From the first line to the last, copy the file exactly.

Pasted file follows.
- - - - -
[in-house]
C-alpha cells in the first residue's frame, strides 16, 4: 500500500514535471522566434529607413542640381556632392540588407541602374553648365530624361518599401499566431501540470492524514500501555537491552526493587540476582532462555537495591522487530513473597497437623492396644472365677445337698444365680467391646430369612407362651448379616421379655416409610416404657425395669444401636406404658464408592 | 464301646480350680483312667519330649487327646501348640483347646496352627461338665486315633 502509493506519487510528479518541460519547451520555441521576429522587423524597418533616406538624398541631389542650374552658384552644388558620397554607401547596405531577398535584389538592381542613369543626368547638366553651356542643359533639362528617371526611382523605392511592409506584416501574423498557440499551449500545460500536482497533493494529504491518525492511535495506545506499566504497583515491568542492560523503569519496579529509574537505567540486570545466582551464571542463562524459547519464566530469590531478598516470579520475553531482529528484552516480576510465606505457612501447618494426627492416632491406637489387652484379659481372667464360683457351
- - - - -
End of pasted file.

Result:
[in-house]
C-alpha cells in the first residue's frame, strides 16, 4: 500500500514535471522566434529607413542640381556632392540588407541602374553648365530624361518599401499566431501540470492524514500501555537491552526493587540476582532462555537495591522487530513473597497437623492396644472365677445337698444365680467391646430369612407362651448379616421379655416409610416404657425395669444401636406404658464408592 | 464301646480350680483312667519330649487327646501348640483347646496352627461338665486315633 502509493506519487510528479518541460519547451520555441521576429522587423524597418533616406538624398541631389542650374552658384552644388558620397554607401547596405531577398535584389538592381542613369543626368547638366553651356542643359533639362528617371526611382523605392511592409506584416501574423498557440499551449500545460500536482497533493494529504491518525492511535495506545506499566504497583515491568542492560523503569519496579529509574537505567540486570545466582551464571542463562524459547519464566530469590531478598516470579520475553531482529528484552516480576510465606505457612501447618494426627492416632491406637489387652484379659481372667464360683457351